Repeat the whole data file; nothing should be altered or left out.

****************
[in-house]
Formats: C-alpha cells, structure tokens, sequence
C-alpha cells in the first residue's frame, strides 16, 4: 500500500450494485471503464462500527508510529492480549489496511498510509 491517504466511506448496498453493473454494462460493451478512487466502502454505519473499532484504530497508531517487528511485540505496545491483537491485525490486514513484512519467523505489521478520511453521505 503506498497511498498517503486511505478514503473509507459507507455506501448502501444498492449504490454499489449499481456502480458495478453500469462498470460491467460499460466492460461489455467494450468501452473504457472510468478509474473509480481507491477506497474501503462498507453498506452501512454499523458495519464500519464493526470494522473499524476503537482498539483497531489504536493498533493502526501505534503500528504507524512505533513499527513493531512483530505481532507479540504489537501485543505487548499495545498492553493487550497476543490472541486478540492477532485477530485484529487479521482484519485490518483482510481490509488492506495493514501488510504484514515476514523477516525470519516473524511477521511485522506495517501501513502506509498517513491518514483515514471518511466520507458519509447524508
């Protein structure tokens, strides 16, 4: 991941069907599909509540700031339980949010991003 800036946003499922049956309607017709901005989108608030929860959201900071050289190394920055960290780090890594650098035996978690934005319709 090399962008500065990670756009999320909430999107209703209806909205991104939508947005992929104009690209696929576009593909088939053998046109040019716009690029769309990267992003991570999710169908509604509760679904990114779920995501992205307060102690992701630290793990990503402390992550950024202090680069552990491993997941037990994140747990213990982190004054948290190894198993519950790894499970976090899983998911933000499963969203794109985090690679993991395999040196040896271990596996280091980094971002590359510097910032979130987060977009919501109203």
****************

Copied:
[in-house]
Formats: C-alpha cells, structure tokens, sequence
C-alpha cells in the first residue's frame, strides 16, 4: 500500500450494485471503464462500527508510529492480549489496511498510509 491517504466511506448496498453493473454494462460493451478512487466502502454505519473499532484504530497508531517487528511485540505496545491483537491485525490486514513484512519467523505489521478520511453521505 503506498497511498498517503486511505478514503473509507459507507455506501448502501444498492449504490454499489449499481456502480458495478453500469462498470460491467460499460466492460461489455467494450468501452473504457472510468478509474473509480481507491477506497474501503462498507453498506452501512454499523458495519464500519464493526470494522473499524476503537482498539483497531489504536493498533493502526501505534503500528504507524512505533513499527513493531512483530505481532507479540504489537501485543505487548499495545498492553493487550497476543490472541486478540492477532485477530485484529487479521482484519485490518483482510481490509488492506495493514501488510504484514515476514523477516525470519516473524511477521511485522506495517501501513502506509498517513491518514483515514471518511466520507458519509447524508
């Protein structure tokens, strides 16, 4: 991941069907599909509540700031339980949010991003 800036946003499922049956309607017709901005989108608030929860959201900071050289190394920055960290780090890594650098035996978690934005319709 090399962008500065990670756009999320909430999107209703209806909205991104939508947005992929104009690209696929576009593909088939053998046109040019716009690029769309990267992003991570999710169908509604509760679904990114779920995501992205307060102690992701630290793990990503402390992550950024202090680069552990491993997941037990994140747990213990982190004054948290190894198993519950790894499970976090899983998911933000499963969203794109985090690679993991395999040196040896271990596996280091980094971002590359510097910032979130987060977009919501109203």